FIG. 5 is an illustration of the resultant effect of the rectification circuit of FIG. 3 when the circuit is active and with the battery discharging to a load.
FIG. 6 is a simplified illustration of the preferred implementation of the active rectification circuit of the present invention, showing the multiple-mode selection switching operation of the device and the means by which the biasing voltage is implemented.
FIG. 7 is a simplified illustration of the application of a pair of battery packs, including their respective FETs, in combination with a charger and a load to be supplied by the packs.
FIG. 8 is a detailed illustration of the preferred implementation of the amplifier of the protection circuit in accordance with the present invention.
FIG. 9 is a diagram of an integrated embodiment of the protection circuit in accordance with the present invention.
In FIG. 2, an amplifier element 12 is shown generally as the controlling element in an active-rectification circuit. The amplifier element 12 is an Operational Transconductance Amplifier (OTA) which drives a MOSFET M shown in an ideal state having no body diode. In the preferred embodiment of the present invention, that ideal, body-diode-free MOSFET M is actually a pair of back-to-back MOSFETs used to automatically block currents in both directions when both MOSFETs are off. The active rectification that results may be accomplished over a wide range of frequencies--from DC to radio--and in a variety of applications. For the purpose of the detailed description of the present invention, the discussion of the invention will focus on the protection of a Li+ battery cell; however, it is to be understood that the rectifier may be directed to other applications as well.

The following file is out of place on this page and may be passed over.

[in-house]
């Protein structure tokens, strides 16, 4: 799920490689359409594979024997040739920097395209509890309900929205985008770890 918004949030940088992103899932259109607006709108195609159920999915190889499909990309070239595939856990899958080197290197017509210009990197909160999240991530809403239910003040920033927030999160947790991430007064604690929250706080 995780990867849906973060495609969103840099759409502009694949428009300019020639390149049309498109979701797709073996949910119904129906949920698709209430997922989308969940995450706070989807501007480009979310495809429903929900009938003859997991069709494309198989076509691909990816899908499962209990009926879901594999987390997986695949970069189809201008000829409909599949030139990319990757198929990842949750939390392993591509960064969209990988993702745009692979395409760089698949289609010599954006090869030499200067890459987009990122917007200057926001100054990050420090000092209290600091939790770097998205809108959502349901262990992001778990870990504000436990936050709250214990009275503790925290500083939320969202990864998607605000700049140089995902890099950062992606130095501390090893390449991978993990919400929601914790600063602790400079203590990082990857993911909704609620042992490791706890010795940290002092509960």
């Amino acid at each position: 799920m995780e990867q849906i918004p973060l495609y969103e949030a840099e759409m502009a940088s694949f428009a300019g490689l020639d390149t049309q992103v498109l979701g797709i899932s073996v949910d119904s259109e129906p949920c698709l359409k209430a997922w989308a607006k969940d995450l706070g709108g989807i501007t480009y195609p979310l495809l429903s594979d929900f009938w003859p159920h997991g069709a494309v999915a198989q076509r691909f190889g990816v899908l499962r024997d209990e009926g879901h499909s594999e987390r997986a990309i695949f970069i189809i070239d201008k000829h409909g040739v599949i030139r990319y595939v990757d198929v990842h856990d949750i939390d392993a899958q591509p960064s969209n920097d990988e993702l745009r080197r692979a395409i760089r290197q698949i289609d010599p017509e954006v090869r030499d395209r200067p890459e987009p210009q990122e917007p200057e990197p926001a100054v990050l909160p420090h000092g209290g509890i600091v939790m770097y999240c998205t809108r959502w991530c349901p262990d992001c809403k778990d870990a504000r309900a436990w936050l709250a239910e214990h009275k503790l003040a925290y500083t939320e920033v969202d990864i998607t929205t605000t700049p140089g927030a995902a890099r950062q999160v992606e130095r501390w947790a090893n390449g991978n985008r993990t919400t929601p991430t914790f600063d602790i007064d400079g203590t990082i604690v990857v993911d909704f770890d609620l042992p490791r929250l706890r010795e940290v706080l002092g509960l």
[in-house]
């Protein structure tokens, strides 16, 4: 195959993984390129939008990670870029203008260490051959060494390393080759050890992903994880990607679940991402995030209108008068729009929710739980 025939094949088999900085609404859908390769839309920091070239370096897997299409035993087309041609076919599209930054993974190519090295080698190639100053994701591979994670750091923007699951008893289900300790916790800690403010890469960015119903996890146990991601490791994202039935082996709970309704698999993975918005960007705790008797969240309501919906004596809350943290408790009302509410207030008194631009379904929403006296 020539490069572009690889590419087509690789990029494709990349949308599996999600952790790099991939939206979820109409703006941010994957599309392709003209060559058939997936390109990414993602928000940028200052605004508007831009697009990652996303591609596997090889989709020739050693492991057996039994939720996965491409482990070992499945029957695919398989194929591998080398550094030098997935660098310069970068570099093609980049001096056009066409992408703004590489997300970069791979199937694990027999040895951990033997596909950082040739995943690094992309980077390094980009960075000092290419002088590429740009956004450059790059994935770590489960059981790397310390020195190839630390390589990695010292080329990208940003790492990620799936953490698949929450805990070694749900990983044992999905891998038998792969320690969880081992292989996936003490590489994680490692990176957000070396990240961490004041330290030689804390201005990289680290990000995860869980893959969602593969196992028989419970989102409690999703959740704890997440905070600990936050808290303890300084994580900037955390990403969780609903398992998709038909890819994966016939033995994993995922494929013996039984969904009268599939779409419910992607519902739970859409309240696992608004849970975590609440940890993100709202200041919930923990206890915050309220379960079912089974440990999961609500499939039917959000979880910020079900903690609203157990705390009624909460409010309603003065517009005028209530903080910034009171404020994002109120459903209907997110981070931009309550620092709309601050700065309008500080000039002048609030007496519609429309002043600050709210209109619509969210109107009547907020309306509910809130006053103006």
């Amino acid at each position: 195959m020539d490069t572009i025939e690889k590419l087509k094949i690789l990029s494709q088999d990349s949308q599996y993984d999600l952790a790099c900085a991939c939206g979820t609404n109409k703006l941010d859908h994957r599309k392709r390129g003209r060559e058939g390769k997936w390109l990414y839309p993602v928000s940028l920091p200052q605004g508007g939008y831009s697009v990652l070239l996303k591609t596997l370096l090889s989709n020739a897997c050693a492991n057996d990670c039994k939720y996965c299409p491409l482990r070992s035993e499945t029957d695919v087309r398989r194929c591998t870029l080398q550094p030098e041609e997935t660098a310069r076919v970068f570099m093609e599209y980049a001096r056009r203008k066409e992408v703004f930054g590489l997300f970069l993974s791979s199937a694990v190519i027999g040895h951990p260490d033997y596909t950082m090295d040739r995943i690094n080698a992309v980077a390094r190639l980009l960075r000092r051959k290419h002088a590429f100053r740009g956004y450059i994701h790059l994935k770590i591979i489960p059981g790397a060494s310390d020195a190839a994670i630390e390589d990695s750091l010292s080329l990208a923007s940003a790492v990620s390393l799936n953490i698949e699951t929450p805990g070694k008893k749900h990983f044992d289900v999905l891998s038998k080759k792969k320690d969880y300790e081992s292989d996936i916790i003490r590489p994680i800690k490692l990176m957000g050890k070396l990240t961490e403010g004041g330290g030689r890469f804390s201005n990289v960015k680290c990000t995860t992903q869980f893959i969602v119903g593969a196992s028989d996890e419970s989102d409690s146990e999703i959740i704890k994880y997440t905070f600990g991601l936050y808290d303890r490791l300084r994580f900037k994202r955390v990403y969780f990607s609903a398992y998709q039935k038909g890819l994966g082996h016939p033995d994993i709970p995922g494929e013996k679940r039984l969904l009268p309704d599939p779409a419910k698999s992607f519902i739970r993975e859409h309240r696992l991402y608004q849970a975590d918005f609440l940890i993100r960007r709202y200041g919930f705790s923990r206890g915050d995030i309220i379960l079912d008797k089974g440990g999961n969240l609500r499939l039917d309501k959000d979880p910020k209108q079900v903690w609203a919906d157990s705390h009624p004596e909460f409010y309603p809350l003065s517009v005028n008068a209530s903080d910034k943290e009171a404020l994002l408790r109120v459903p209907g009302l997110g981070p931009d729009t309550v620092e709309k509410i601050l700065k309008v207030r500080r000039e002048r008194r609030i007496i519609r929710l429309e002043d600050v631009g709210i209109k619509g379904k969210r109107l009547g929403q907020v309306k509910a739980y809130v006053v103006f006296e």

With continuing reference to FIG. 2, an external current source, 101, is shown as a supply of current Is. In the context of a battery-pack-protection device, this is the source of power to charge the battery pack. In the present invention, the current Is supplied by this current source 101 is diverted to ground by MOSFET M if and when current I1, within the branch noted has the polarity of current Is. The drain of MOSFET M is connected to the noninverting input of OTA 12, the open-loop gain of which attempts to drive the voltage at the drain of MOSFET M to a pre-set reference voltage VB. Should the polarity of current I1 reverse, the drain node of MOSFET M (and, therefore, the noninverting input of OTA 12) is pulled below VB. The OTA 12 then automatically forces MOSFET M off and maintains MOSFET M in the non-conducting state until the current I1 reverses polarity again. It is thus possible, when charging the battery pack, to apply either a DC current source (of the proper polarity) or to apply an AC current source.